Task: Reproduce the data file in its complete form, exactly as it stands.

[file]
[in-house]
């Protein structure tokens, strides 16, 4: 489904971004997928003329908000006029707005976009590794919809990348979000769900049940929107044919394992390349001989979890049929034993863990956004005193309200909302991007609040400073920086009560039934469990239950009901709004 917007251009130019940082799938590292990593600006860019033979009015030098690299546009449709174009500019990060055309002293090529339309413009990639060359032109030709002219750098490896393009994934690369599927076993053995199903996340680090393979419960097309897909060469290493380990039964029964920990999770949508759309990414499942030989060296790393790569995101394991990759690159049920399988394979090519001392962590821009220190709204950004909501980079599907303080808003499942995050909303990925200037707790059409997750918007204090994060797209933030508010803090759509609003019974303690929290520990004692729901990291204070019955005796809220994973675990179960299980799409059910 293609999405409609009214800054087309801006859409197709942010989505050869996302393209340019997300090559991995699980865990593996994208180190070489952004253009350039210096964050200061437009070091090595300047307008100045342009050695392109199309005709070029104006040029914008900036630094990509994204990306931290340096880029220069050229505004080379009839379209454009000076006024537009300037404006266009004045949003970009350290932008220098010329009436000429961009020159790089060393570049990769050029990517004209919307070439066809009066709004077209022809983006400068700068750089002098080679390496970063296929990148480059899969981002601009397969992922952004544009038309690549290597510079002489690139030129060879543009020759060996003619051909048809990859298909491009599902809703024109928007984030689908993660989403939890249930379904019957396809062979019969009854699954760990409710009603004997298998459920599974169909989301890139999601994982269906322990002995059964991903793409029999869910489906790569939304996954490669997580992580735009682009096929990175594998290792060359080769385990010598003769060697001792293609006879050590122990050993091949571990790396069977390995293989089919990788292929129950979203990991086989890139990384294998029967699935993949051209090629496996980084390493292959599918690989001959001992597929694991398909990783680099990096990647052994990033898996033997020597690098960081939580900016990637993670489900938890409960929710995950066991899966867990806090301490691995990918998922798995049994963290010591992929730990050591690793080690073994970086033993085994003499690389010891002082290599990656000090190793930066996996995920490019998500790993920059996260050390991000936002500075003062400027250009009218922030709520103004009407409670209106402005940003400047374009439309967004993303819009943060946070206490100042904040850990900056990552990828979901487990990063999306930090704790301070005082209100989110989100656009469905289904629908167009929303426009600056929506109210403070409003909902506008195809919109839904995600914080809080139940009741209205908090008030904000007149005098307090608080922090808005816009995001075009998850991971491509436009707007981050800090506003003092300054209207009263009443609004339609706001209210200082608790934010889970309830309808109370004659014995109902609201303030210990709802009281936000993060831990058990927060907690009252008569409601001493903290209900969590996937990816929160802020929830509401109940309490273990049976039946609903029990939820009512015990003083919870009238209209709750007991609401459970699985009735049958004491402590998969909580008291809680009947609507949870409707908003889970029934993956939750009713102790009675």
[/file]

[in-house]
């Protein structure tokens, strides 16, 4: 489904971004997928003329908000006029707005976009590794919809990348979000769900049940929107044919394992390349001989979890049929034993863990956004005193309200909302991007609040400073920086009560039934469990239950009901709004 917007251009130019940082799938590292990593600006860019033979009015030098690299546009449709174009500019990060055309002293090529339309413009990639060359032109030709002219750098490896393009994934690369599927076993053995199903996340680090393979419960097309897909060469290493380990039964029964920990999770949508759309990414499942030989060296790393790569995101394991990759690159049920399988394979090519001392962590821009220190709204950004909501980079599907303080808003499942995050909303990925200037707790059409997750918007204090994060797209933030508010803090759509609003019974303690929290520990004692729901990291204070019955005796809220994973675990179960299980799409059910 293609999405409609009214800054087309801006859409197709942010989505050869996302393209340019997300090559991995699980865990593996994208180190070489952004253009350039210096964050200061437009070091090595300047307008100045342009050695392109199309005709070029104006040029914008900036630094990509994204990306931290340096880029220069050229505004080379009839379209454009000076006024537009300037404006266009004045949003970009350290932008220098010329009436000429961009020159790089060393570049990769050029990517004209919307070439066809009066709004077209022809983006400068700068750089002098080679390496970063296929990148480059899969981002601009397969992922952004544009038309690549290597510079002489690139030129060879543009020759060996003619051909048809990859298909491009599902809703024109928007984030689908993660989403939890249930379904019957396809062979019969009854699954760990409710009603004997298998459920599974169909989301890139999601994982269906322990002995059964991903793409029999869910489906790569939304996954490669997580992580735009682009096929990175594998290792060359080769385990010598003769060697001792293609006879050590122990050993091949571990790396069977390995293989089919990788292929129950979203990991086989890139990384294998029967699935993949051209090629496996980084390493292959599918690989001959001992597929694991398909990783680099990096990647052994990033898996033997020597690098960081939580900016990637993670489900938890409960929710995950066991899966867990806090301490691995990918998922798995049994963290010591992929730990050591690793080690073994970086033993085994003499690389010891002082290599990656000090190793930066996996995920490019998500790993920059996260050390991000936002500075003062400027250009009218922030709520103004009407409670209106402005940003400047374009439309967004993303819009943060946070206490100042904040850990900056990552990828979901487990990063999306930090704790301070005082209100989110989100656009469905289904629908167009929303426009600056929506109210403070409003909902506008195809919109839904995600914080809080139940009741209205908090008030904000007149005098307090608080922090808005816009995001075009998850991971491509436009707007981050800090506003003092300054209207009263009443609004339609706001209210200082608790934010889970309830309808109370004659014995109902609201303030210990709802009281936000993060831990058990927060907690009252008569409601001493903290209900969590996937990816929160802020929830509401109940309490273990049976039946609903029990939820009512015990003083919870009238209209709750007991609401459970699985009735049958004491402590998969909580008291809680009947609507949870409707908003889970029934993956939750009713102790009675």